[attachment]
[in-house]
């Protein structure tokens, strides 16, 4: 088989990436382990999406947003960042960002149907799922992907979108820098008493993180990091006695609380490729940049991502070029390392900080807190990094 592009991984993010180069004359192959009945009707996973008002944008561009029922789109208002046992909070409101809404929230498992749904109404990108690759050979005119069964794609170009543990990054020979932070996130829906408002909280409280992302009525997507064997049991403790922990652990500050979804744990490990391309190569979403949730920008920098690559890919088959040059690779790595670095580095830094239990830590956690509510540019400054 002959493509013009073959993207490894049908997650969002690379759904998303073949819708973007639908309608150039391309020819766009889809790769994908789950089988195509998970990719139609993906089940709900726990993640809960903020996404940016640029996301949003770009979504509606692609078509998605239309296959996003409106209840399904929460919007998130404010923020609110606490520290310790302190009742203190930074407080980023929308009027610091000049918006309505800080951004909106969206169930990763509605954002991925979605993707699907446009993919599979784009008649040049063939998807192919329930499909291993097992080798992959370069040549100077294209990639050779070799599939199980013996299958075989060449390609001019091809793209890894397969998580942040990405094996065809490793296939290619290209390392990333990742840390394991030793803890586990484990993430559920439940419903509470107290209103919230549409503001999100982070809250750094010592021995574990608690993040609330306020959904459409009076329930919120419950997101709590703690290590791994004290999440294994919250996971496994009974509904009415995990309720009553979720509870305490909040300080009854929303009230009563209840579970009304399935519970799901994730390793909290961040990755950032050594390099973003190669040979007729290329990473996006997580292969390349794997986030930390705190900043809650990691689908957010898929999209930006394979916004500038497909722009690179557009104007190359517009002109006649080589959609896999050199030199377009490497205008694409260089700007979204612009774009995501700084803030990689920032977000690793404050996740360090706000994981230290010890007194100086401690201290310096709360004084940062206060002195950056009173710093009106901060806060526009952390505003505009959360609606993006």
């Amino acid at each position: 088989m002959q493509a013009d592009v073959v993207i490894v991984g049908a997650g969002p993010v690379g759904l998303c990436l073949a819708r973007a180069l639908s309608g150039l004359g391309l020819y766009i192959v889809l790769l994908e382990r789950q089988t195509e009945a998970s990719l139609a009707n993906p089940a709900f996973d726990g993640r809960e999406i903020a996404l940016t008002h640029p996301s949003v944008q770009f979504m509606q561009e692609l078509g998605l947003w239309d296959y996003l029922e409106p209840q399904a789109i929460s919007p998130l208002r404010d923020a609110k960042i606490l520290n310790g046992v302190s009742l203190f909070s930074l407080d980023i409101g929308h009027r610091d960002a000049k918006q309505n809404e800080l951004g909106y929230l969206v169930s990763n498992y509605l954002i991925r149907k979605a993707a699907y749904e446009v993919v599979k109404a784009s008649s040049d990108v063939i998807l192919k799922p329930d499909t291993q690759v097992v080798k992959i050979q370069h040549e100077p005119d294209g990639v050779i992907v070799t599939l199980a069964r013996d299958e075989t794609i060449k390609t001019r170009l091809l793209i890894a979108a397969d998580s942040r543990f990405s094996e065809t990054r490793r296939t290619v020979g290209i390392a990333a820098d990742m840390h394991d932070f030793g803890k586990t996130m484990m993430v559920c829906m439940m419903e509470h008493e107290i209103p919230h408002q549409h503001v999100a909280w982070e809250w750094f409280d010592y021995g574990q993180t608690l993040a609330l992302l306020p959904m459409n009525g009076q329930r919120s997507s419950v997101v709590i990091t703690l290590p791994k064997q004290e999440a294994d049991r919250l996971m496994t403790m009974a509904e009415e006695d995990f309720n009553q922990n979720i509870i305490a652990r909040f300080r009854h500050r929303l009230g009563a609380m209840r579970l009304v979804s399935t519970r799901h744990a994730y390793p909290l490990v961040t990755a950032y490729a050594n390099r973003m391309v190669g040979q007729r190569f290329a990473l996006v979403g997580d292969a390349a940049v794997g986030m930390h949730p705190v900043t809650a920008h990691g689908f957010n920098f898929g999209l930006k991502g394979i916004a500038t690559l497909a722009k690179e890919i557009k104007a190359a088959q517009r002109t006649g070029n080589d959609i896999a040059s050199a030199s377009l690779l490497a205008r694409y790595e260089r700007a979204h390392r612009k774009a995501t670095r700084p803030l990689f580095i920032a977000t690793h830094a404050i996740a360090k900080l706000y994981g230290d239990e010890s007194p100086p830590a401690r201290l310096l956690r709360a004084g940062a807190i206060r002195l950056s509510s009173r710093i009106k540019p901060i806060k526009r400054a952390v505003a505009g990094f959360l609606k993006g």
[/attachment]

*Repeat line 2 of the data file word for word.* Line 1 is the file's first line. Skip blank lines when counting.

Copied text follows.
């Protein structure tokens, strides 16, 4: 088989990436382990999406947003960042960002149907799922992907979108820098008493993180990091006695609380490729940049991502070029390392900080807190990094 592009991984993010180069004359192959009945009707996973008002944008561009029922789109208002046992909070409101809404929230498992749904109404990108690759050979005119069964794609170009543990990054020979932070996130829906408002909280409280992302009525997507064997049991403790922990652990500050979804744990490990391309190569979403949730920008920098690559890919088959040059690779790595670095580095830094239990830590956690509510540019400054 002959493509013009073959993207490894049908997650969002690379759904998303073949819708973007639908309608150039391309020819766009889809790769994908789950089988195509998970990719139609993906089940709900726990993640809960903020996404940016640029996301949003770009979504509606692609078509998605239309296959996003409106209840399904929460919007998130404010923020609110606490520290310790302190009742203190930074407080980023929308009027610091000049918006309505800080951004909106969206169930990763509605954002991925979605993707699907446009993919599979784009008649040049063939998807192919329930499909291993097992080798992959370069040549100077294209990639050779070799599939199980013996299958075989060449390609001019091809793209890894397969998580942040990405094996065809490793296939290619290209390392990333990742840390394991030793803890586990484990993430559920439940419903509470107290209103919230549409503001999100982070809250750094010592021995574990608690993040609330306020959904459409009076329930919120419950997101709590703690290590791994004290999440294994919250996971496994009974509904009415995990309720009553979720509870305490909040300080009854929303009230009563209840579970009304399935519970799901994730390793909290961040990755950032050594390099973003190669040979007729290329990473996006997580292969390349794997986030930390705190900043809650990691689908957010898929999209930006394979916004500038497909722009690179557009104007190359517009002109006649080589959609896999050199030199377009490497205008694409260089700007979204612009774009995501700084803030990689920032977000690793404050996740360090706000994981230290010890007194100086401690201290310096709360004084940062206060002195950056009173710093009106901060806060526009952390505003505009959360609606993006």